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Messages - StonewallJacksonFan
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« on: February 17, 2010, 07:48:07 PM »
A lot of people mistakenly suppose that since a law school is low ranked, it might be a lot less challenging than say Columbia Law. That is not true. In fact, T3 and T4 law schools are often more difficult to succeed in because they are overfilled by intelligent, ambitious and highly competitive candidates who just could not do well on LSAT. LSAT does not measure how smart or how law-able you are, the only thing it measures is how well you take the LSAT. LSAT creators state that fast pace of the test is justified, because if they give test takers more time, most people will get all questions right. No. First, in real legal/business life a professional will usually have months or years to get it right. Secondly, in my professional experience, people who cannot get it right almost always will never get it right, be it 1.5 min, 7 weeks or 10 years. You say because I cannot answer an absolutely uninteresting and uneccesary convoluted question in 1.5 min I am not quite up to snuff with the best future lawyers in America? No way. Does correctly distributing councellors and campers in two boats correctly predict professional success? Only if you will become a professional newspaper puzzle solver. But this is the system our society has created. I believe the result of this system is mainly counterproductive and resembles a caste system. In the middle ages valiant, strong and able peasant could never become a knight, similarly, today extremely able law students who are not good at taking LSAT almost never can get into a top law school and face dire disadvantages in obtaining top law positions.
« on: February 16, 2010, 11:51:09 PM »
I woulf go to Brooklyn since it is high t2 in comparison to low T2 for St. John's. They say beyond T10 rankings do not matter that much, but if you have similar financial aid, would not hurt to decide in favor of the rankings...
« on: February 16, 2010, 11:40:56 PM »
Thanks for the warning. I was just kidding about being sure about ranking high. But it is fun to me to read casebooks and hornbooks. People say - do not read them before 1L, you will wear yourself out - it is my favorite hobby now, I actually stopped playing World of Warcraft because I enjoy reading casebooks more, it is like a restful hobby for me. So I consider it possible that I just might have more success than students who scored 170 on LSAT and for which directing conversation to what textbooks are better means a head cracking boredom.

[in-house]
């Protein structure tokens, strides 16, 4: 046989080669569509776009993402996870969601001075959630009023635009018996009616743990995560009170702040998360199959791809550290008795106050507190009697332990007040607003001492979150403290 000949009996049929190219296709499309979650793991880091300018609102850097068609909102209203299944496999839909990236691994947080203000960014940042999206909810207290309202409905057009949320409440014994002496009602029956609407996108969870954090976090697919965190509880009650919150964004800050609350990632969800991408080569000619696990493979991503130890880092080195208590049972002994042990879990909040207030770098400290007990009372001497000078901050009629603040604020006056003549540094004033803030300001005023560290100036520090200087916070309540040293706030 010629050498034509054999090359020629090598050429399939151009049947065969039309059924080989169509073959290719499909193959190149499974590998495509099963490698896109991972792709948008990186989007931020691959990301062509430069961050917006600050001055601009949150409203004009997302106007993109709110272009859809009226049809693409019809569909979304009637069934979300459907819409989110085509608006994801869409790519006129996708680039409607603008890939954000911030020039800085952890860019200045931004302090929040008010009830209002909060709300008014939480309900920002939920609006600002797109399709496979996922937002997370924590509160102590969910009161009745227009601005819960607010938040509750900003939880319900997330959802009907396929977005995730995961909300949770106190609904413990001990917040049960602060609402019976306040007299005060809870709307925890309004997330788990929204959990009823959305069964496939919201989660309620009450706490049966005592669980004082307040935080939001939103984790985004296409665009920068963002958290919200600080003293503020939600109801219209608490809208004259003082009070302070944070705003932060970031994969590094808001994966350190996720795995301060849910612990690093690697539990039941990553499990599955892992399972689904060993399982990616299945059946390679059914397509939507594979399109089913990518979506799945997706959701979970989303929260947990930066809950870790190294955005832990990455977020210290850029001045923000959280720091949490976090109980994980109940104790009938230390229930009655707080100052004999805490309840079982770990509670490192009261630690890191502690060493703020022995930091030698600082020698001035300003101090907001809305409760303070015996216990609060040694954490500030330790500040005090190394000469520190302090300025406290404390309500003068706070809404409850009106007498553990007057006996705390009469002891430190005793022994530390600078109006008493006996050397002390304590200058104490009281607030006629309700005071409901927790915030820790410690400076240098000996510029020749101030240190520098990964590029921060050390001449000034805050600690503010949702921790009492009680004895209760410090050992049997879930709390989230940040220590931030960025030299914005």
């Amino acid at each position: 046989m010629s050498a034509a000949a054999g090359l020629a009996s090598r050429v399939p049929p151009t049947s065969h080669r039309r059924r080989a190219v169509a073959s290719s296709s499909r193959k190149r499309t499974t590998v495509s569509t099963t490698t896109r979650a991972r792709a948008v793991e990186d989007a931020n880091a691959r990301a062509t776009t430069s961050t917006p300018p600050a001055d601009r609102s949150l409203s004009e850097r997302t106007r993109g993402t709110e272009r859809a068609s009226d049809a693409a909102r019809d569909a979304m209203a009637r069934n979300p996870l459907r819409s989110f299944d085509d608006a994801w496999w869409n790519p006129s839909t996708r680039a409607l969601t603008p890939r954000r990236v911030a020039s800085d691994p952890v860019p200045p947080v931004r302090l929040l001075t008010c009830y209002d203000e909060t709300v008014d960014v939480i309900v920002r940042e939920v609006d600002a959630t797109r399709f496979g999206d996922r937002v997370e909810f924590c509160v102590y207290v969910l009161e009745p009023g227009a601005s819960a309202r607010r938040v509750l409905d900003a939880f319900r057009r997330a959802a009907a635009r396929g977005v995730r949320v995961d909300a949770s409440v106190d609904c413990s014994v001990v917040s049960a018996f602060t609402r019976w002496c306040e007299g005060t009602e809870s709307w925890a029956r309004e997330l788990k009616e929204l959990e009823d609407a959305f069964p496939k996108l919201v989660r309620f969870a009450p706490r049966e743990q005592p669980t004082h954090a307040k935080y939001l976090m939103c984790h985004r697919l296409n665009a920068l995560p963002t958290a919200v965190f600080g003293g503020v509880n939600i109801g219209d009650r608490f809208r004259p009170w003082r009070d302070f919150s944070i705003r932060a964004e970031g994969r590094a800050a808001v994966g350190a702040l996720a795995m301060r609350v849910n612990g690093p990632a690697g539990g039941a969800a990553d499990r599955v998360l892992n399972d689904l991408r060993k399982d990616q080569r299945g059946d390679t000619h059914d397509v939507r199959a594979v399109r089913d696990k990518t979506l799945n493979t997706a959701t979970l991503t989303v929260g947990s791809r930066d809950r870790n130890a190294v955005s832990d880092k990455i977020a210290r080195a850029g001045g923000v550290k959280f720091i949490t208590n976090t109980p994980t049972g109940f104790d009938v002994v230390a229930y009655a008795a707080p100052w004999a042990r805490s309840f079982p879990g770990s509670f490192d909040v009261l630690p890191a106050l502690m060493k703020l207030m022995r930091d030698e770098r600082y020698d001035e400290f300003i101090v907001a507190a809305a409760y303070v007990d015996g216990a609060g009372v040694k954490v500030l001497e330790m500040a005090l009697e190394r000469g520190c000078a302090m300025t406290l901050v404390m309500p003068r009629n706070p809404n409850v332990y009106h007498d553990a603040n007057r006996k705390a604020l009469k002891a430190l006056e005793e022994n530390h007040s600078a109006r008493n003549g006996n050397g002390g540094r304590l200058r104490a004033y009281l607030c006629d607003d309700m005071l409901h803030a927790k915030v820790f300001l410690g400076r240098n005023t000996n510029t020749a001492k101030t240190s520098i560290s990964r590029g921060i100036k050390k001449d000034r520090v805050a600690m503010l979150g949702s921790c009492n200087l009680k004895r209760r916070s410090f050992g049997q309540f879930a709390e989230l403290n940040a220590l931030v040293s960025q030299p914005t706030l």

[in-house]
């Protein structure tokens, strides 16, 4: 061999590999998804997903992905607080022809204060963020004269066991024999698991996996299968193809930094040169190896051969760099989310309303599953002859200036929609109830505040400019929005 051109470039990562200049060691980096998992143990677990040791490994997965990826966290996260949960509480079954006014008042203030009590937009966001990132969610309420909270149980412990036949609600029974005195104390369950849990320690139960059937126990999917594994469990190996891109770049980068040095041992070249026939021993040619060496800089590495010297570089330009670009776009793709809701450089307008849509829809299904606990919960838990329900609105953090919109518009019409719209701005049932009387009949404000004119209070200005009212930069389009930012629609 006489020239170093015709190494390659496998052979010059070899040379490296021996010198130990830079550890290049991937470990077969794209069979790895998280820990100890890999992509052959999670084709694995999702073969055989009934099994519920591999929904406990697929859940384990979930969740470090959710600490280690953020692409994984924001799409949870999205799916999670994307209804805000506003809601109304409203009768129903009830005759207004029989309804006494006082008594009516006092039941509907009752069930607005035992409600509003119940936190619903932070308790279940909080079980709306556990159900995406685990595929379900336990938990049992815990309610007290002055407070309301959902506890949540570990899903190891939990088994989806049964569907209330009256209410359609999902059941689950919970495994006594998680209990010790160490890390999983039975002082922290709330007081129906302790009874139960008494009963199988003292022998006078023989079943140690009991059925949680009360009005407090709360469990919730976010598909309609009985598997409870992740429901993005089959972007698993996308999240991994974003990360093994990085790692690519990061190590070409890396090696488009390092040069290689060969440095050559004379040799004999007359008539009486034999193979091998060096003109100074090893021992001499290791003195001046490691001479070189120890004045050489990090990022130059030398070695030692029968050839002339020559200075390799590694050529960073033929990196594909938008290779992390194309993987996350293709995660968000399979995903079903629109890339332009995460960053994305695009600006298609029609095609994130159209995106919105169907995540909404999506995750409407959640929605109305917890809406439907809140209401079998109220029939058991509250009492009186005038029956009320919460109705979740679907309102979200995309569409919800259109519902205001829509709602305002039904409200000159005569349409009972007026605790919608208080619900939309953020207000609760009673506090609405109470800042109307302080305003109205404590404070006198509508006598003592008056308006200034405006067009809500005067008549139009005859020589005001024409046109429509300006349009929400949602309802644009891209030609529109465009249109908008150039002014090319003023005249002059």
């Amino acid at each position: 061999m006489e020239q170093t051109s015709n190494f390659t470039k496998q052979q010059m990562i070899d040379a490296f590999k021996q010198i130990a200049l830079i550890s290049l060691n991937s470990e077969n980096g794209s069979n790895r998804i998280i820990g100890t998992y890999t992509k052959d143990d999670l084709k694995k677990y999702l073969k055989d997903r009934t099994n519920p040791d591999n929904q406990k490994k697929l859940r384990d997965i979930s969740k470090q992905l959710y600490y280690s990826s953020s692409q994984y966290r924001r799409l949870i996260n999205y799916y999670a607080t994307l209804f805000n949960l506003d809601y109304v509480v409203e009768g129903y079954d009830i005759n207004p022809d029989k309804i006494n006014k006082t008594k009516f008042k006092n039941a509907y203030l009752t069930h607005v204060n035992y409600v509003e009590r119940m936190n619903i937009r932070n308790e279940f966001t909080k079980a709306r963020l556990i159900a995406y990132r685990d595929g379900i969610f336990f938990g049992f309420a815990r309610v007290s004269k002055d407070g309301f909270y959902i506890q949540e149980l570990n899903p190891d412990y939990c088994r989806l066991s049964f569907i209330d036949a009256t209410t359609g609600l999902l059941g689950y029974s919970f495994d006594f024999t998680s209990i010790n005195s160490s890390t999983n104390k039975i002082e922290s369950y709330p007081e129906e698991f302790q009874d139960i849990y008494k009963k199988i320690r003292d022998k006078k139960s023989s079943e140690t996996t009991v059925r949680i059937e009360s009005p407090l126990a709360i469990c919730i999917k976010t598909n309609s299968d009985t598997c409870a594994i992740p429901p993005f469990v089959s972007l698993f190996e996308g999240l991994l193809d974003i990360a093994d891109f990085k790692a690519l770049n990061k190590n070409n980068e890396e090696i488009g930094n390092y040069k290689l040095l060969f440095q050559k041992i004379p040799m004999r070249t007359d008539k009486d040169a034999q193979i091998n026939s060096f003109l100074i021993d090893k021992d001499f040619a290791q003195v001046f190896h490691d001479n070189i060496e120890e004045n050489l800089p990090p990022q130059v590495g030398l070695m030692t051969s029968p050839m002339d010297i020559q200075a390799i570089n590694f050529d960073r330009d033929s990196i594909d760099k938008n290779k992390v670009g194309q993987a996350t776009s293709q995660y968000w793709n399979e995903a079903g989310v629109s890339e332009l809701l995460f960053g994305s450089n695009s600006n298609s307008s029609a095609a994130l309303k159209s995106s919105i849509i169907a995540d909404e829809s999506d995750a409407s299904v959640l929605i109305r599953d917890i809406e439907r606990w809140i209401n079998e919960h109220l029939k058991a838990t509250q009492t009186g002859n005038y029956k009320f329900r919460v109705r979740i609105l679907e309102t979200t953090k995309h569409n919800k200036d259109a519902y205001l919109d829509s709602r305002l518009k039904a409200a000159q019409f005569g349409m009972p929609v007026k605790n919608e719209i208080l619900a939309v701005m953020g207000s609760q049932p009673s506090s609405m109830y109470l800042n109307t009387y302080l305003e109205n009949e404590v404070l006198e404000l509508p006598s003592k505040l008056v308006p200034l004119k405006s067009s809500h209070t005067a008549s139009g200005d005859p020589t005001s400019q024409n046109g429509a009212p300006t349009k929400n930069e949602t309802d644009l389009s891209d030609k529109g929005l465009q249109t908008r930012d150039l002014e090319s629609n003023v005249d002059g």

« on: February 16, 2010, 11:34:20 PM »
Gotcha - I am still pending in Duke btw - bad fn sign, but right now my real choices are University of Richmond and College of William and Mary, of which I am planning to pick W&M.
« on: February 16, 2010, 11:26:48 PM »
There was no margin but the judge pretty much told the defendant to get the fack out of the courtroom and never come back.
« on: February 14, 2010, 07:55:09 PM »
I understand what you are saying. I do want to go to law school and become a lawyer. I have expensive options in T10-T30 range and much less expensive options in T70s. The bottoms line is that I am looking to get a good legal job upon graduation. In case I do not get a good legal job I would like to work in accounting for a while to be able to pay my mortgage and save for my kids' college. If I go for an average accounting job with JD on my resume, they wil lquestion my commitment for industry and qualification level (they might feel I am hard up for cash and will quit any chance I get). That is the summary of my dillemma. I understand that is not easy and might have many alternative solutions.
« on: February 14, 2010, 10:42:12 AM »
Jewish lawyers are a majority rather than minority in law and have been for many years. URM means native american, black, latino, pacific islander. Basically you have to be black, hispanic or come from a tribal New World culture.
I have always wondered though about percentages. E.g., if I am 1/16 Cherokee, would I be a URM?
« on: February 14, 2010, 02:19:30 AM »
the only reason i am dollar signs is because they will make me independent of silliness (strong euphemism) of the majority mob rule. The morning I will not have to rely on the judgment of 99% of people who think they know everything but do not know jack will be the best time in my life. I will definitely make sure to FDIC insure my money to protect it from money managers who think they know what they are talking about. Thats all.
P.S. I self represented myself in 2 lawsuits filed against me and won in a landslide thanks to my legal research and writing skills. Moreover, I love law and enjoy studying it. I foresee the dollar signs invested in law schools likely wasted, but going there anyways.
« on: February 13, 2010, 10:23:12 PM »
no it is not, I am sorry I understand you are not fan of numbers but for them it is 180k salary plus 100k on the side= 280k a year while working 30-35 hours a week total and having fun without a boss, sleeping in all the time and spending tons of time with family and enjoying their hobbies.
PhD in Finance could be pretty good too, but they make 30-50k less on average than people with PhD in Accounting, due to supply and demand - more people feel like doing PhD in Finance will be more lucrative, and they get penalized financially for thinking exactly like the other lemmings...
« on: February 13, 2010, 11:30:38 AM »
You will have tough time finding job in Boston with Suffolk degree, even in the DA office. The market is oversaturated with BC, BU, HU, and NEU grads, and you will be at the bottom pecking order. I have heard of a SU grad working for 24K a year at SSA. If you want to pay sticker, spend all your earnings on loan payments and live on the street, go for it, but otherwise it would not be a wise decision....
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